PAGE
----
Today [Thursday, June 22, 2000] Governor Benjamin
Cayetano signed a bill banning shark finning -- cutting off a shark's
fin and throwing it back into the ocean. The House Bill 1947 will
prohibit the landing of any shark fins in the state of Hawaii unless the
shark is landed whole.
According to the Bill, "No person shall knowingly
harvest shark fins from the territorial waters of the State, or land
shark fins in the State, unless the fins were taken from a shark landed
whole in the State."
The legislation also applies to vessels registered in
the State that are fishing outside Hawaii's territorial waters (three
miles from the shore). However, foreign vessels will be allowed to have
shark fins on board their vessels when using ports in Hawaii, but are
prohibited from unloading or shipping fins through the State.
We are very pleased that the Hawaii legislature, and now
the Governor, are ending shark finning in Hawaiian waters despite the
well-funded lobbying efforts of those who profit from shark finning. In
the end, science and sound management prevailed.
Hundreds of thousands of pounds of shark fins are
shipped through Hawaii each year -- more than any other state in the
U.S. However, the state of Hawaii has now shown that it is truly
concerned about its marine resources and is taking action to prevent
this wasteful practice that that has decimated shark populations in
other parts of the US and worldwide. Shark fins are the principal
ingredient in shark fin soup, an Asian delicacy that can sell for $100 a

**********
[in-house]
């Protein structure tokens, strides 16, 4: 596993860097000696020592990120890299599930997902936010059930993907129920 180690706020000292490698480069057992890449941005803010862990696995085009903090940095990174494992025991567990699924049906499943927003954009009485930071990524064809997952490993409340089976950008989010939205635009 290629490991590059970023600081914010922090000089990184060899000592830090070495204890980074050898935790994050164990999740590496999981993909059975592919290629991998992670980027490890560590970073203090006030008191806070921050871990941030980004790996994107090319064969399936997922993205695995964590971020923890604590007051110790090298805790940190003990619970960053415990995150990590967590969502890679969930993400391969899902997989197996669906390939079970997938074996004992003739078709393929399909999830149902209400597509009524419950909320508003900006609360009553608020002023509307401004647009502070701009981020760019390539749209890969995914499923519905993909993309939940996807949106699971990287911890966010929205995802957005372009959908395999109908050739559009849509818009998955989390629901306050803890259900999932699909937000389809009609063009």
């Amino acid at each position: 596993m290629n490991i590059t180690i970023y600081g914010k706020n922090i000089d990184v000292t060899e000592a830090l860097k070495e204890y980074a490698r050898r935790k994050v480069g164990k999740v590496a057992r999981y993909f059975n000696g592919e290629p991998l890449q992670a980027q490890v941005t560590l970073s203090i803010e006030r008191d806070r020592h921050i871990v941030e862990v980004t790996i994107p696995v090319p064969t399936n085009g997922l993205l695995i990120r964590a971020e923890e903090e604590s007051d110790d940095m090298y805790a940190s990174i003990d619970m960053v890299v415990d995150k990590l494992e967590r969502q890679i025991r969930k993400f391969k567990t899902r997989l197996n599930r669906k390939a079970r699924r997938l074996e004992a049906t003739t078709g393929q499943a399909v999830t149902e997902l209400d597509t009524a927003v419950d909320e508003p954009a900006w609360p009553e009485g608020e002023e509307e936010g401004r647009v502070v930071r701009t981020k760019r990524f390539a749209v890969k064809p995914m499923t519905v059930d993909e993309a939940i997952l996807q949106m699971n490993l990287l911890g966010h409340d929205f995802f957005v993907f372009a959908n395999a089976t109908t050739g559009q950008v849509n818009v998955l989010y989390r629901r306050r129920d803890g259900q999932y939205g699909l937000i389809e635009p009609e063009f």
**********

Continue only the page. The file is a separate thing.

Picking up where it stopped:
Shark finning has been banned in U.S. Atlantic and Gulf
of Mexico waters since 1993, but the practice has skyrocketed in recent
years in the Western Pacific. From 1991 to 1998, the number of sharks
killed solely for their fins increased by an alarming 2500 percent in
waters off Hawaii.
Despite widespread concern among the public,
conservation groups, government officials, fishermen and scientists, the
Western Pacific regional fishery management council has repeatedly
refused to ban the practice. Representatives from the Department of
Commerce (the agency ultimately responsible for U.S. fishing policy)
have testified in support of anti-finning action by Congress.
The U.S. House of Representatives passed legislation to
ban shark finning nationwide two weeks ago with a landslide vote of 390
to 1. The bill is now pending consideration in the U.S. Senate. The fate
of the legislation in the Senate is uncertain because key Senate
committee members have not declared their positions and Congress is
operating under an abbreviated schedule.
This is a clear message to the US Congress that the
people of Hawaii support measures to end the wasteful practice of shark
finning. The U.S. Senate should move quickly to pass a nationwide shark
finning ban that covers all U.S. waters.
Go on to Job
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